GATTON woman Yvonne Schmaling and her partner Michael O'Rourke had discussed getting a new dog for while.
So when she told him she had found their new companion - and the dog came complete with a goat - Michael was not fazed.
The pair, who live on 11 acres at Spring Creek near Gatton, saw an article in the Queensland Times about an unlikely duo surrendered to the RSPCA Wacol's Animal Care Campus.
On the first night at the shelter, Mizzy the dog and Bullseye the goat were separated and started climbing the walls - Bullseye bleated all night and Mizzy howled uncontrollably.
RSPCA Queensland spokesman Michael Beatty said the pair had to be rehomed together for their welfare, as to separate them would be too heartbreaking.
The plea was heard by Ms Schmaling and Mr O'Rourke, who picked up their new pets from the shelter at the weekend.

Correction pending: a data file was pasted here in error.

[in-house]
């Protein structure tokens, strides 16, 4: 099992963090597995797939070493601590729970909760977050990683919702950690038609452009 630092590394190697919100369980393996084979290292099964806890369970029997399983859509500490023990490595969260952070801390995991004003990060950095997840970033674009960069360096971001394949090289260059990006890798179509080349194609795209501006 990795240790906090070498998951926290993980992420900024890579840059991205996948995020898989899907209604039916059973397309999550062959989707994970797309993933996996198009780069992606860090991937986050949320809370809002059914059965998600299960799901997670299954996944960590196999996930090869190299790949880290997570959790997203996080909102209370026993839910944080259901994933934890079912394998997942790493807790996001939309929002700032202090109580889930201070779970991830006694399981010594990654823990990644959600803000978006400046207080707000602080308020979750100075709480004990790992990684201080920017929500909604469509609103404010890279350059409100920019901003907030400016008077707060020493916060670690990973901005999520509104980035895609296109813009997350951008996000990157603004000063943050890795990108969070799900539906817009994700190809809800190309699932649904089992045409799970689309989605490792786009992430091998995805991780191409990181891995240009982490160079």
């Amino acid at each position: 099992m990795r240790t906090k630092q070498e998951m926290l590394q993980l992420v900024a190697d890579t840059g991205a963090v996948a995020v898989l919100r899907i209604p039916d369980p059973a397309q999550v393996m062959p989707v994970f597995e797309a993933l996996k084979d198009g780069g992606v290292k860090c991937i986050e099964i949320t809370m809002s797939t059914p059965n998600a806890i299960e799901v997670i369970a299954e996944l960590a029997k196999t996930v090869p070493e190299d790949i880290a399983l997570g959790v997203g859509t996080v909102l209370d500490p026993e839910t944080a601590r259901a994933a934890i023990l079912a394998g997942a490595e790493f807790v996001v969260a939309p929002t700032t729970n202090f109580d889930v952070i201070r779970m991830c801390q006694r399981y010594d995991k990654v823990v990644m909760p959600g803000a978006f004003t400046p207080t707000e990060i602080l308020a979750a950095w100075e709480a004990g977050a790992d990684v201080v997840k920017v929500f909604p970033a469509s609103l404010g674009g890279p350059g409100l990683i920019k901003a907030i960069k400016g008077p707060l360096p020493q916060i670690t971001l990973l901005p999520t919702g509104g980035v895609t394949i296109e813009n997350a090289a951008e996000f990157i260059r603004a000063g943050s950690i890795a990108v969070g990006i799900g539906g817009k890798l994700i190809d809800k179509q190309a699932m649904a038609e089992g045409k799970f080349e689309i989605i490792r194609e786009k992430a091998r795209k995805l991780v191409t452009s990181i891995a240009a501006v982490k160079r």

Ms Schmaling said their new companions were very happy, and spent all their time together.
"Bullseye thinks he's a dog - he runs around like a loony, playing and jumping around up on the boxes we've put in the paddocks for them - he's very hyper," Ms Schmaling said yesterday.
"At the moment they are sleeping together in a shed in separate beds but the dog has claimed the bigger bed of course - she's in charge.
"We thought a goat would be a good idea to keep the grass down, and we have four quarter-acre paddocks so we'll just keep rotating them when the grass gets low. They've both got the loveliest natures ever."
Ms Schmaling said the pair also enjoyed teasing each other.
"Mizzy gets a bit bossy with her food when Bullseye goes over to try and take it off her and tease her a bit," she said.
"Mizzy just lets off a low growl and Bullseye runs off with his tail in the air - it's all a bit of fun."
RSPCA spokesman Michael Beatty said it was tremendous to have the animals rehomed together and said he knew they would be happy with their new masters.